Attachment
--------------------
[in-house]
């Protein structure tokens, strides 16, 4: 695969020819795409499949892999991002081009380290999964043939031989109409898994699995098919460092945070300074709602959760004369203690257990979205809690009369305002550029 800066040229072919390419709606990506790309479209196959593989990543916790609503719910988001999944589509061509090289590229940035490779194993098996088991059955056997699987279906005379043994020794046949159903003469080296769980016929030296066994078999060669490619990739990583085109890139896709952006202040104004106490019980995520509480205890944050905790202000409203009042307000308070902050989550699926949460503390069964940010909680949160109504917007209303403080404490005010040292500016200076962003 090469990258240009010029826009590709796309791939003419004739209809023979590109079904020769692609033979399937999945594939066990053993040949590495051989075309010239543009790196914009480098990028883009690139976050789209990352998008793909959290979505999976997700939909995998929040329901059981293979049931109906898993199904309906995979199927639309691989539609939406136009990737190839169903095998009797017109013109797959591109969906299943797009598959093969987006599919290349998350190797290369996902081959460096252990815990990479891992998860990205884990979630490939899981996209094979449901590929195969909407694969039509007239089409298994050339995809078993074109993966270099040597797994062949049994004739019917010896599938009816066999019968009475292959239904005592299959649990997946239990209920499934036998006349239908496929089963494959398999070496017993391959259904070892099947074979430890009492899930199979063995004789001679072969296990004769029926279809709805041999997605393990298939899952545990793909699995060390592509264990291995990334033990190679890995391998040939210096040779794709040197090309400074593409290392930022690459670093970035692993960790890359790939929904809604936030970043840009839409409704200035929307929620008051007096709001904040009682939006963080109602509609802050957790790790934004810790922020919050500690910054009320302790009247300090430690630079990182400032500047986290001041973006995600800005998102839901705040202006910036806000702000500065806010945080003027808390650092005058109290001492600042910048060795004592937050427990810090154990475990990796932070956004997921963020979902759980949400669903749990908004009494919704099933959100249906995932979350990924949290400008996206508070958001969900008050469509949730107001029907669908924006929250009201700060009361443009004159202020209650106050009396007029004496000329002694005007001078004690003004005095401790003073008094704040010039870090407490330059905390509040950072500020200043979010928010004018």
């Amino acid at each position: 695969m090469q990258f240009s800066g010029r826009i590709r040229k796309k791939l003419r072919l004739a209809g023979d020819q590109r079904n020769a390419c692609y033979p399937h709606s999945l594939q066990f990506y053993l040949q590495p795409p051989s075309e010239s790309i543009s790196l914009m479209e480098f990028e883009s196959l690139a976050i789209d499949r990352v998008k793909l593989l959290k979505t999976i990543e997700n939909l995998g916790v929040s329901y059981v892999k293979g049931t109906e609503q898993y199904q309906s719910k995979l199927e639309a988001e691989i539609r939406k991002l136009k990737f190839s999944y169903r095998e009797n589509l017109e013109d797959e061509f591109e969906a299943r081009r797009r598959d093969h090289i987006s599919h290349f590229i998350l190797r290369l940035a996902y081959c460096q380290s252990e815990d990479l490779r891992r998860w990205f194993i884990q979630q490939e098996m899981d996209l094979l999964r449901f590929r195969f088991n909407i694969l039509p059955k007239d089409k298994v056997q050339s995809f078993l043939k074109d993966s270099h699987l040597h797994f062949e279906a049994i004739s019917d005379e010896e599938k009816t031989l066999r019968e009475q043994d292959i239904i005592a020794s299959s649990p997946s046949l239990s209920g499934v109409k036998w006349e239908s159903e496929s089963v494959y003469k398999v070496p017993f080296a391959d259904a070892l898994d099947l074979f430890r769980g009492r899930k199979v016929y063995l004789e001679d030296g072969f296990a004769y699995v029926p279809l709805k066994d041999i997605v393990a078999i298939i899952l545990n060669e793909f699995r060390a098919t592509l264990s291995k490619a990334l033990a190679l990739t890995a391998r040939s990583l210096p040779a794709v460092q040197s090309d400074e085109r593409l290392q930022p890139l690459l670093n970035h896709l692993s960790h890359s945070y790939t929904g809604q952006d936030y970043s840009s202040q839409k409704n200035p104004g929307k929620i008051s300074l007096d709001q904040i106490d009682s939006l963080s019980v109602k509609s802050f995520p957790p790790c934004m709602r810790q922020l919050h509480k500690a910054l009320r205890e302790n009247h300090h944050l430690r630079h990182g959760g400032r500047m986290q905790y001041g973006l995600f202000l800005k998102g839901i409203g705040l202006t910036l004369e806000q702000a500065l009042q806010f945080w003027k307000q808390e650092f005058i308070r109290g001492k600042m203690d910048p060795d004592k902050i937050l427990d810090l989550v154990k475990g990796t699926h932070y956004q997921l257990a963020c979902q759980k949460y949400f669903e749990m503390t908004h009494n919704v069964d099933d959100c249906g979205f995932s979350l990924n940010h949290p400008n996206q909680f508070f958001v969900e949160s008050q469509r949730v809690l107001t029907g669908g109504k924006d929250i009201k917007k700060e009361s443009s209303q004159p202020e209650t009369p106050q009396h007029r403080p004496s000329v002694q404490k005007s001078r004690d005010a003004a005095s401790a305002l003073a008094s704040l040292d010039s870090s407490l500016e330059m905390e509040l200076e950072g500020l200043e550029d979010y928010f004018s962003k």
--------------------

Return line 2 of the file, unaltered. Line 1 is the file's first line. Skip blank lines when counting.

């Protein structure tokens, strides 16, 4: 695969020819795409499949892999991002081009380290999964043939031989109409898994699995098919460092945070300074709602959760004369203690257990979205809690009369305002550029 800066040229072919390419709606990506790309479209196959593989990543916790609503719910988001999944589509061509090289590229940035490779194993098996088991059955056997699987279906005379043994020794046949159903003469080296769980016929030296066994078999060669490619990739990583085109890139896709952006202040104004106490019980995520509480205890944050905790202000409203009042307000308070902050989550699926949460503390069964940010909680949160109504917007209303403080404490005010040292500016200076962003 090469990258240009010029826009590709796309791939003419004739209809023979590109079904020769692609033979399937999945594939066990053993040949590495051989075309010239543009790196914009480098990028883009690139976050789209990352998008793909959290979505999976997700939909995998929040329901059981293979049931109906898993199904309906995979199927639309691989539609939406136009990737190839169903095998009797017109013109797959591109969906299943797009598959093969987006599919290349998350190797290369996902081959460096252990815990990479891992998860990205884990979630490939899981996209094979449901590929195969909407694969039509007239089409298994050339995809078993074109993966270099040597797994062949049994004739019917010896599938009816066999019968009475292959239904005592299959649990997946239990209920499934036998006349239908496929089963494959398999070496017993391959259904070892099947074979430890009492899930199979063995004789001679072969296990004769029926279809709805041999997605393990298939899952545990793909699995060390592509264990291995990334033990190679890995391998040939210096040779794709040197090309400074593409290392930022690459670093970035692993960790890359790939929904809604936030970043840009839409409704200035929307929620008051007096709001904040009682939006963080109602509609802050957790790790934004810790922020919050500690910054009320302790009247300090430690630079990182400032500047986290001041973006995600800005998102839901705040202006910036806000702000500065806010945080003027808390650092005058109290001492600042910048060795004592937050427990810090154990475990990796932070956004997921963020979902759980949400669903749990908004009494919704099933959100249906995932979350990924949290400008996206508070958001969900008050469509949730107001029907669908924006929250009201700060009361443009004159202020209650106050009396007029004496000329002694005007001078004690003004005095401790003073008094704040010039870090407490330059905390509040950072500020200043979010928010004018």